A consortium of European scientists say they have invented a process that will enable natural gas-fired power plants to produce electricity while separating out carbon dioxide emissions without the use of expensive flue gas-scrubbing technology.
Led by researchers at the Vienna University of Technology, the scientists say they have developed a process known as “chemical looping combustion” (CLC), which will enable natural gas power plants to produce electricity at a large scale without CO2 emissions. The Austrian scientists first demonstrated the technology at a test facility several years ago, but working with experts from 16 partner establishments across Europe they have scaled-up the process to the point where it could be deployed in a 10-megawatt demonstration facility.
The new technology divides the combustion of natural gas into two chambers. Air is pumped into one chamber containing metal oxide granules, which extract oxygen from the air. The oxygen-rich particles are then transported to a second chamber into which natural gas is pumped. Oxygen is released from the metal oxide granules in the second chamber and flameless combustion occurs, which generates electricity and emits carbon dioxide and water vapor.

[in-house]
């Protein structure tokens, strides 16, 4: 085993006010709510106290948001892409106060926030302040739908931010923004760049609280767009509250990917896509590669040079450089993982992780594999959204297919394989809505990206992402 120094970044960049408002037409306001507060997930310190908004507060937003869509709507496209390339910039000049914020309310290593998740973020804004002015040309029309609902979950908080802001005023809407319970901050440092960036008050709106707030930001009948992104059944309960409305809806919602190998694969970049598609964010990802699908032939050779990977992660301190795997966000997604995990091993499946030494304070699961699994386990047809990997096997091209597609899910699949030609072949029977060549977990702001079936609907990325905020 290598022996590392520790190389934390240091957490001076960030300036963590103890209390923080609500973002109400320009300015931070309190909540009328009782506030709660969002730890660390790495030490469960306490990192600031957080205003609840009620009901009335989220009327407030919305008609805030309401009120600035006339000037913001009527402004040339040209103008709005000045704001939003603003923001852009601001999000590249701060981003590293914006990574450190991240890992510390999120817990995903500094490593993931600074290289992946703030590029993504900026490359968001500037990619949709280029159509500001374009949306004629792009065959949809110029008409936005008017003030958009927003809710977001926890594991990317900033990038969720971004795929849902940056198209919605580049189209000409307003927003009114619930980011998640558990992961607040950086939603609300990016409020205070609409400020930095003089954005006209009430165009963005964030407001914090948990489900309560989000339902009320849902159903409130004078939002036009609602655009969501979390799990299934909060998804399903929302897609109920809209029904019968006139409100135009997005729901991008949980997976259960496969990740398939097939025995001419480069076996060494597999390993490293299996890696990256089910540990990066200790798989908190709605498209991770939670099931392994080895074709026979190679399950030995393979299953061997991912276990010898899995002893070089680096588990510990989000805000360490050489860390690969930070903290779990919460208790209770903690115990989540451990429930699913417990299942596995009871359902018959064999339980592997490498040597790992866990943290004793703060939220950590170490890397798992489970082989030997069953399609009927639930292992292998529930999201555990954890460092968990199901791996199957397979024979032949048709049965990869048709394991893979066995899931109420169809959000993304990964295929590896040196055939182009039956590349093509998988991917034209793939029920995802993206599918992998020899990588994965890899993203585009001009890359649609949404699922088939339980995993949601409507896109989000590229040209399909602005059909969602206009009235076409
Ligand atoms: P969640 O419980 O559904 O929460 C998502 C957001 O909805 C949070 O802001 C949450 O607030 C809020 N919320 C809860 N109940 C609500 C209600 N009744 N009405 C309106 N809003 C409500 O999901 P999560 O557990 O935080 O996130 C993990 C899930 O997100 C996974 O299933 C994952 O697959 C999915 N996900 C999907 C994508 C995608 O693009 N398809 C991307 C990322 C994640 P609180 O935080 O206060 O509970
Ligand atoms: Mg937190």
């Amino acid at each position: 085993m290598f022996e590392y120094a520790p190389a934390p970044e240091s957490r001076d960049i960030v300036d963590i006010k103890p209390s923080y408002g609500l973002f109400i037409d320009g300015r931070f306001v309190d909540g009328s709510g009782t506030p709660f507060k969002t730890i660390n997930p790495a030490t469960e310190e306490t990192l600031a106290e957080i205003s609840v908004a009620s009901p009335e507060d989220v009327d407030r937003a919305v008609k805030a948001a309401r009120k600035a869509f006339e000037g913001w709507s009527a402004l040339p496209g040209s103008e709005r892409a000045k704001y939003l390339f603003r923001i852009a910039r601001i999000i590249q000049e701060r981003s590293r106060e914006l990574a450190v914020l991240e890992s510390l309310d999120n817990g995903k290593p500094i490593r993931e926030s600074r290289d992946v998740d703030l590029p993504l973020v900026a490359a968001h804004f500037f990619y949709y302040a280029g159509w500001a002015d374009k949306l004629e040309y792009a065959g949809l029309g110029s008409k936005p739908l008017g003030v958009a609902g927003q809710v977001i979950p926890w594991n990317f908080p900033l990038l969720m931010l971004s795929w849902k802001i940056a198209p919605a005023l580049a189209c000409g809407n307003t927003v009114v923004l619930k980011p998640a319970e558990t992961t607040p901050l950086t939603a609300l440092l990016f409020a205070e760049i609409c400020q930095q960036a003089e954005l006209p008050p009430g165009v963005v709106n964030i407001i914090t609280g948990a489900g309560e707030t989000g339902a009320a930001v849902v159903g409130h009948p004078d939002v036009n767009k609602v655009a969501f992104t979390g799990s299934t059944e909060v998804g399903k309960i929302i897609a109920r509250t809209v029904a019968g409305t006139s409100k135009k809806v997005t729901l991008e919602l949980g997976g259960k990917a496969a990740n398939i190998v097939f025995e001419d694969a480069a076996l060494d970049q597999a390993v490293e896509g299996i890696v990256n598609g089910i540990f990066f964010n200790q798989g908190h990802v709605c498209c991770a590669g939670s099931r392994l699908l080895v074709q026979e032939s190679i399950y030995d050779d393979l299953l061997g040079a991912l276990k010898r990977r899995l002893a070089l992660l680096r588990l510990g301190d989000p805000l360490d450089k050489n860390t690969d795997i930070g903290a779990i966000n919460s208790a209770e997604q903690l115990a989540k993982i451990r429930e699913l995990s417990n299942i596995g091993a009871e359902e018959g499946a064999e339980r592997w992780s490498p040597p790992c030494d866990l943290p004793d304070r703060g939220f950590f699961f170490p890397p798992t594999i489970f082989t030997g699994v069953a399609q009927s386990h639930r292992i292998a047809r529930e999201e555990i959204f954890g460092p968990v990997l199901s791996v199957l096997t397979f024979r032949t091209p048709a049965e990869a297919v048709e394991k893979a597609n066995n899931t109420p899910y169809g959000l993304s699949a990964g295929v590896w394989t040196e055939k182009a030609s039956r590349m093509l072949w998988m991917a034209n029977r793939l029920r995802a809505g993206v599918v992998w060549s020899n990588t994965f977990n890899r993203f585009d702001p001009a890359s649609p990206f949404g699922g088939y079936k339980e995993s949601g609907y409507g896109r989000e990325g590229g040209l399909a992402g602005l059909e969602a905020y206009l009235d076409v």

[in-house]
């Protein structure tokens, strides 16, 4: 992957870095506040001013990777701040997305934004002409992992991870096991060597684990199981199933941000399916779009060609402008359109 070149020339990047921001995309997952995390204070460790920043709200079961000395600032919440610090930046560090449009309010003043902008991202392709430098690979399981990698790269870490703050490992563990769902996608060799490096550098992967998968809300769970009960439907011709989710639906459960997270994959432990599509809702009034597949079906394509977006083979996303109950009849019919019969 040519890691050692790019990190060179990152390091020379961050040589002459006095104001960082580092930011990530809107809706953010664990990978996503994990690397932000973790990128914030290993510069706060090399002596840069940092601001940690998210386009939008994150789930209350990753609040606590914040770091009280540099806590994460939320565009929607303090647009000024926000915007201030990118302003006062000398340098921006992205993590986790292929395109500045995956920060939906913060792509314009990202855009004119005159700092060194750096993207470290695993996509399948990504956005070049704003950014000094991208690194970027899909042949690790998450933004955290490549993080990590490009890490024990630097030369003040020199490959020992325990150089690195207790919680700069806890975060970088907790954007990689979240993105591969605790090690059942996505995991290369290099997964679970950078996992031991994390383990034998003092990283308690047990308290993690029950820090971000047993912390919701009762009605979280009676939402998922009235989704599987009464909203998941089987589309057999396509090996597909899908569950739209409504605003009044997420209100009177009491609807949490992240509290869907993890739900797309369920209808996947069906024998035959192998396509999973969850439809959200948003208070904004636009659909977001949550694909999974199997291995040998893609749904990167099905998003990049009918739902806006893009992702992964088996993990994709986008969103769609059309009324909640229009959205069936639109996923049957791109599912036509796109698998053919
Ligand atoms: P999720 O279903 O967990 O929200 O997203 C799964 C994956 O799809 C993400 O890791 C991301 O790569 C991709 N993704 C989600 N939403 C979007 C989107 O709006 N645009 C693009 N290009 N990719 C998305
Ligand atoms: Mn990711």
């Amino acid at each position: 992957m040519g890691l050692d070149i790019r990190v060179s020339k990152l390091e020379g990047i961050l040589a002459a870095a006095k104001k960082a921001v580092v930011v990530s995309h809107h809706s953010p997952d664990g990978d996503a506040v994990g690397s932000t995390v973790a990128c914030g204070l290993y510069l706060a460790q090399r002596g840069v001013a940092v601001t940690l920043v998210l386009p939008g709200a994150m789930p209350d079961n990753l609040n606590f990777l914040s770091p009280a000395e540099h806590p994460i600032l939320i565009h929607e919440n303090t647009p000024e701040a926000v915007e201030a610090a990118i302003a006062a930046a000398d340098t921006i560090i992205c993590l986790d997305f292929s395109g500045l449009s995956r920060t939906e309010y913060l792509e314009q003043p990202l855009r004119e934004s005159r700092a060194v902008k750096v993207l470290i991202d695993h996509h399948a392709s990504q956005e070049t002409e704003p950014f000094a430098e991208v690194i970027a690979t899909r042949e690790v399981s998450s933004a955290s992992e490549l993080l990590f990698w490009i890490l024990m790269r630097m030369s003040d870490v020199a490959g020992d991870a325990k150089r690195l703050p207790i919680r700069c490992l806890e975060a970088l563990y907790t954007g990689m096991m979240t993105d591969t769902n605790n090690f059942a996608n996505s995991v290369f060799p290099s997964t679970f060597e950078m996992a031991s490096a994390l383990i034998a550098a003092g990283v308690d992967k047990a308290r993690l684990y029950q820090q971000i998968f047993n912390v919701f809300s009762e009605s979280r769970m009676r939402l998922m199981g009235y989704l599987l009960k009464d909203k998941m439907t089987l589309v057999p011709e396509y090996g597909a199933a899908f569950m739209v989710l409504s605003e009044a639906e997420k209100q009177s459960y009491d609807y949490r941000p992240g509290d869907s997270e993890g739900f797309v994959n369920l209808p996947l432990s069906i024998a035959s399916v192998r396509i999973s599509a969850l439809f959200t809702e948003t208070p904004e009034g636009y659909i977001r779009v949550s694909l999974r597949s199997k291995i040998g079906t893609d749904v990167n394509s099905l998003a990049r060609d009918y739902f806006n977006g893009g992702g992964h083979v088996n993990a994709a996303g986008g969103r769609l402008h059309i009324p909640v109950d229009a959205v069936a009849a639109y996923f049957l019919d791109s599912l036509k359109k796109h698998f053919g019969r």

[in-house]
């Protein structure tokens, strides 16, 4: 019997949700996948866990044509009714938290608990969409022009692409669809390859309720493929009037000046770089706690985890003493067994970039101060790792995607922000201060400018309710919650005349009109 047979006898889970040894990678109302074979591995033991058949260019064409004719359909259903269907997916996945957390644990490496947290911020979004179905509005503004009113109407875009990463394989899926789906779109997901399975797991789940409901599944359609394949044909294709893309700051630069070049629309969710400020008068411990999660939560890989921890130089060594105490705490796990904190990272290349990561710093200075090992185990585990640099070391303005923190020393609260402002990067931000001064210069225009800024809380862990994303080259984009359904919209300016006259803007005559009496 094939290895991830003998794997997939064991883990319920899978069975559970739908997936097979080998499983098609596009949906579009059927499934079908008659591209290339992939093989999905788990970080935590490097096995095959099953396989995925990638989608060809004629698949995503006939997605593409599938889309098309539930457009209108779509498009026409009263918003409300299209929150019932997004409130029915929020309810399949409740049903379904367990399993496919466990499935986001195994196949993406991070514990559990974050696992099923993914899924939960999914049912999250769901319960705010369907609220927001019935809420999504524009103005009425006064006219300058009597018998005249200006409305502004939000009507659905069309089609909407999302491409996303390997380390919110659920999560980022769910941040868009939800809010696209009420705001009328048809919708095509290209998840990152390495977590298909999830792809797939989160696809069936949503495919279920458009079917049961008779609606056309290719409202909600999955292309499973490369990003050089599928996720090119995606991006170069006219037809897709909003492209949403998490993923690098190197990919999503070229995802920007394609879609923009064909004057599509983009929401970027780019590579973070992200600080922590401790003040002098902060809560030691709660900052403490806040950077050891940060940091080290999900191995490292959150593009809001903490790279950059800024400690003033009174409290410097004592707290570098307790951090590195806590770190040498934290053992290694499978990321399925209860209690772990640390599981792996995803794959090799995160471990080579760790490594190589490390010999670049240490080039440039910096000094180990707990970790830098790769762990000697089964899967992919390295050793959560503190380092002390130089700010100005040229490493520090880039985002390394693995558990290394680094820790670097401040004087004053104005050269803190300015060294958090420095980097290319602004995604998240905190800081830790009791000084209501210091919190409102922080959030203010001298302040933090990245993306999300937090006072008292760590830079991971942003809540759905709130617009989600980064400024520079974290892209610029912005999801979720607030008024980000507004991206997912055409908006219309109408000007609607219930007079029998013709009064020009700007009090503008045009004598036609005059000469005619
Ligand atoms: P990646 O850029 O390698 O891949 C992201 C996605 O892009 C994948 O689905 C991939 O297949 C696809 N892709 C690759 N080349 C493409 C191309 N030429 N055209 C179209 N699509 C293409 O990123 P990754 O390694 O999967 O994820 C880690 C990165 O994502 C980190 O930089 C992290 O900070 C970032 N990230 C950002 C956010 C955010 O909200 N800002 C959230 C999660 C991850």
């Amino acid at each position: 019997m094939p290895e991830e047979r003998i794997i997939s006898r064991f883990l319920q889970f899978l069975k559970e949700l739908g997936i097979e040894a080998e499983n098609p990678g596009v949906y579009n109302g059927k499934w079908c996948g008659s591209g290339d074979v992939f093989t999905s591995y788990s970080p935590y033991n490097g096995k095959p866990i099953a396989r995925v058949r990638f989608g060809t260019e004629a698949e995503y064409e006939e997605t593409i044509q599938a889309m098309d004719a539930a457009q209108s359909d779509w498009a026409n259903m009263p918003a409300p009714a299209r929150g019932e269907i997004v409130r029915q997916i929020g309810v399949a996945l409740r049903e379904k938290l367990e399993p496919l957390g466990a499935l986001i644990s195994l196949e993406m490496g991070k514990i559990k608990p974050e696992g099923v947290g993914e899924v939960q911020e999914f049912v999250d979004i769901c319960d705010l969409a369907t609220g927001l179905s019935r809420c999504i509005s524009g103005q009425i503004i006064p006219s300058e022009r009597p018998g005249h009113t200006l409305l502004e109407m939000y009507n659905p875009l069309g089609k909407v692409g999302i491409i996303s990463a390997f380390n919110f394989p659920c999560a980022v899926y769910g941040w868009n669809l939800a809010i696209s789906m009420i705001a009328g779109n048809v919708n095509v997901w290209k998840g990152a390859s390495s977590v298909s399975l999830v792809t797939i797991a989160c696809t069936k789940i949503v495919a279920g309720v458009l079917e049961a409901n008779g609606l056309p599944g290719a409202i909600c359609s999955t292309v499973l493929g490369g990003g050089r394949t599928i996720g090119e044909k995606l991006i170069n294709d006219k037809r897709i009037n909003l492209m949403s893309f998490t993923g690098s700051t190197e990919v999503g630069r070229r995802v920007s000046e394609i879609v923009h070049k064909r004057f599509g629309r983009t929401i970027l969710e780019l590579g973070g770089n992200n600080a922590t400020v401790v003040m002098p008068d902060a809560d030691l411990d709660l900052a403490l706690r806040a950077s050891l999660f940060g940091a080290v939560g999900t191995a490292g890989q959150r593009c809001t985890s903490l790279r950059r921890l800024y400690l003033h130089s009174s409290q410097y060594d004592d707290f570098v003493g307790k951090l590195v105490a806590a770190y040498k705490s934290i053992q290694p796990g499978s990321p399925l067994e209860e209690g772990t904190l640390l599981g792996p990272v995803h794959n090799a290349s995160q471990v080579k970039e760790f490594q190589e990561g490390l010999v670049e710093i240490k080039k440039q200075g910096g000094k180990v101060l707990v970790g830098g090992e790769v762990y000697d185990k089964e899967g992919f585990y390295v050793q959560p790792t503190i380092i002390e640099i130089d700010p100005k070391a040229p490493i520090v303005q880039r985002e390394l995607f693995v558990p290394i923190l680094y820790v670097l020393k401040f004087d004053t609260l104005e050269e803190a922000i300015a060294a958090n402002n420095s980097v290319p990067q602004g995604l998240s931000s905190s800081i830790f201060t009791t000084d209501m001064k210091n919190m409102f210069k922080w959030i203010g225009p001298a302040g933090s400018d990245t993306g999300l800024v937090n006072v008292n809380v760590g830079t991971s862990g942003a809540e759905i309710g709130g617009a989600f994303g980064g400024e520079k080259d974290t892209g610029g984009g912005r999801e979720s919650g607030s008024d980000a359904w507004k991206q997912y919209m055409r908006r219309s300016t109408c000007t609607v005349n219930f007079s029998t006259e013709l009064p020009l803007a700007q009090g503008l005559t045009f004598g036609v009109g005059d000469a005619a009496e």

The two-chamber process means there are two separate flue gas streams, and the technology easily separates water vapor from CO2 in the second flue, allowing for the inexpensive capture of the carbon dioxide. The CO2 can then be used in technical or industrial applications, or stored underground in former natural gas wells or other geological formations.
The CLC technology eliminates the need for scrubbers to separate out carbon dioxide, thus saving large amounts of energy, according to Austrian researchers. Conventional carbon capture-and-storage technology currently being tested on coal-fired power plants requires the use of flue scrubber technology. Because natural gas burns more cleanly than coal, the European scientists and engineers were able to develop the CLC technology using natural gas.
The challenge now, researchers say, is finding public or private investors to help build such natural gas-fired power plants on a large scale. The scientists say they are eventually planning to develop CLC technology that can be used to burn biomass for electricity production.